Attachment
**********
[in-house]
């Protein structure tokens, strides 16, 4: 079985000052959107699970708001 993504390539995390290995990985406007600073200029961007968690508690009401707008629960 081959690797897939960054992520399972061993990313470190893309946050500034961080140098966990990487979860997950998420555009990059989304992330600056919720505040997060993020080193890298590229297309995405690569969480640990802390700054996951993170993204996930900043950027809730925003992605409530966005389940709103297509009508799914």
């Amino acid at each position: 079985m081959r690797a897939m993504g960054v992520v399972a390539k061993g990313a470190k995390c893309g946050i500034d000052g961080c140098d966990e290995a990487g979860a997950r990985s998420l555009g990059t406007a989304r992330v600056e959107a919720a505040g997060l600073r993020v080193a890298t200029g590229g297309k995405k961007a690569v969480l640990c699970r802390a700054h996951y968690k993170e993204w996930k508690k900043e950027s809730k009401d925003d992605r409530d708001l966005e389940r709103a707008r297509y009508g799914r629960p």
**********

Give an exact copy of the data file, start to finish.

[in-house]
């Protein structure tokens, strides 16, 4: 079985000052959107699970708001 993504390539995390290995990985406007600073200029961007968690508690009401707008629960 081959690797897939960054992520399972061993990313470190893309946050500034961080140098966990990487979860997950998420555009990059989304992330600056919720505040997060993020080193890298590229297309995405690569969480640990802390700054996951993170993204996930900043950027809730925003992605409530966005389940709103297509009508799914």
């Amino acid at each position: 079985m081959r690797a897939m993504g960054v992520v399972a390539k061993g990313a470190k995390c893309g946050i500034d000052g961080c140098d966990e290995a990487g979860a997950r990985s998420l555009g990059t406007a989304r992330v600056e959107a919720a505040g997060l600073r993020v080193a890298t200029g590229g297309k995405k961007a690569v969480l640990c699970r802390a700054h996951y968690k993170e993204w996930k508690k900043e950027s809730k009401d925003d992605r409530d708001l966005e389940r709103a707008r297509y009508g799914r629960p």